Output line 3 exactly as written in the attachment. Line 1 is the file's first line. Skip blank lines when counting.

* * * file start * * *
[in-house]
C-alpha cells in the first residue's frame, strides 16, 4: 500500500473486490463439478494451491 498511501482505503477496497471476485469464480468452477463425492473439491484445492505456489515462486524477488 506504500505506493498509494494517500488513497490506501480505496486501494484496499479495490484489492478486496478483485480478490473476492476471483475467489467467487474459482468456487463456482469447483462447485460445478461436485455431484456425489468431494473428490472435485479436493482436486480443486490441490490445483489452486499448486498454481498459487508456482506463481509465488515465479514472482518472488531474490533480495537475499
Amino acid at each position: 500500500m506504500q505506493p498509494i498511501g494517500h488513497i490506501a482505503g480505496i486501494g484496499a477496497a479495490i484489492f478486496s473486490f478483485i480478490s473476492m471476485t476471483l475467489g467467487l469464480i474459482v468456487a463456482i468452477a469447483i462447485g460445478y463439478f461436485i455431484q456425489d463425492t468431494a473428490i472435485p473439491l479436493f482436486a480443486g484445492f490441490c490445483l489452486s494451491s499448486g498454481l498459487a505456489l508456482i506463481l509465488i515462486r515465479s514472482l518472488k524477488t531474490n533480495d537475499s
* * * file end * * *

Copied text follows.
Amino acid at each position: 500500500m506504500q505506493p498509494i498511501g494517500h488513497i490506501a482505503g480505496i486501494g484496499a477496497a479495490i484489492f478486496s473486490f478483485i480478490s473476492m471476485t476471483l475467489g467467487l469464480i474459482v468456487a463456482i468452477a469447483i462447485g460445478y463439478f461436485i455431484q456425489d463425492t468431494a473428490i472435485p473439491l479436493f482436486a480443486g484445492f490441490c490445483l489452486s494451491s499448486g498454481l498459487a505456489l508456482i506463481l509465488i515462486r515465479s514472482l518472488k524477488t531474490n533480495d537475499s